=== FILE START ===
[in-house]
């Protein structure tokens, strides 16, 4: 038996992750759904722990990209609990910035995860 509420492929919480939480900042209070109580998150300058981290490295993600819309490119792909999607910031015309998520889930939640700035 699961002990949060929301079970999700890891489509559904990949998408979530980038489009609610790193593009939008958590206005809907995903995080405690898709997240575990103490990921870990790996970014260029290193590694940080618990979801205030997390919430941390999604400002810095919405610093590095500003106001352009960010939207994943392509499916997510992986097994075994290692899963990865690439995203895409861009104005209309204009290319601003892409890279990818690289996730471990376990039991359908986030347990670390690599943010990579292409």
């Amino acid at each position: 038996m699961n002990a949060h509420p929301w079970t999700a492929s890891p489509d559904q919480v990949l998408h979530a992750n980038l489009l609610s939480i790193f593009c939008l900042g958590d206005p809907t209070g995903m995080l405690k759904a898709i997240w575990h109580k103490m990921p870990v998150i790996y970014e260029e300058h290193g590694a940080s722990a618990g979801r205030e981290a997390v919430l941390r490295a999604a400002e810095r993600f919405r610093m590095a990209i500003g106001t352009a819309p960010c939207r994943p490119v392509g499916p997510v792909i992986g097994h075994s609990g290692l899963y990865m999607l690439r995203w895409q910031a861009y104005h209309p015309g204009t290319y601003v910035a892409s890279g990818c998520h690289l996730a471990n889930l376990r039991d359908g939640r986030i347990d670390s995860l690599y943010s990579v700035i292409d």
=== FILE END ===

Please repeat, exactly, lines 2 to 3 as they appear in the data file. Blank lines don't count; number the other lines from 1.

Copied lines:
């Protein structure tokens, strides 16, 4: 038996992750759904722990990209609990910035995860 509420492929919480939480900042209070109580998150300058981290490295993600819309490119792909999607910031015309998520889930939640700035 699961002990949060929301079970999700890891489509559904990949998408979530980038489009609610790193593009939008958590206005809907995903995080405690898709997240575990103490990921870990790996970014260029290193590694940080618990979801205030997390919430941390999604400002810095919405610093590095500003106001352009960010939207994943392509499916997510992986097994075994290692899963990865690439995203895409861009104005209309204009290319601003892409890279990818690289996730471990376990039991359908986030347990670390690599943010990579292409």
């Amino acid at each position: 038996m699961n002990a949060h509420p929301w079970t999700a492929s890891p489509d559904q919480v990949l998408h979530a992750n980038l489009l609610s939480i790193f593009c939008l900042g958590d206005p809907t209070g995903m995080l405690k759904a898709i997240w575990h109580k103490m990921p870990v998150i790996y970014e260029e300058h290193g590694a940080s722990a618990g979801r205030e981290a997390v919430l941390r490295a999604a400002e810095r993600f919405r610093m590095a990209i500003g106001t352009a819309p960010c939207r994943p490119v392509g499916p997510v792909i992986g097994h075994s609990g290692l899963y990865m999607l690439r995203w895409q910031a861009y104005h209309p015309g204009t290319y601003v910035a892409s890279g990818c998520h690289l996730a471990n889930l376990r039991d359908g939640r986030i347990d670390s995860l690599y943010s990579v700035i292409d």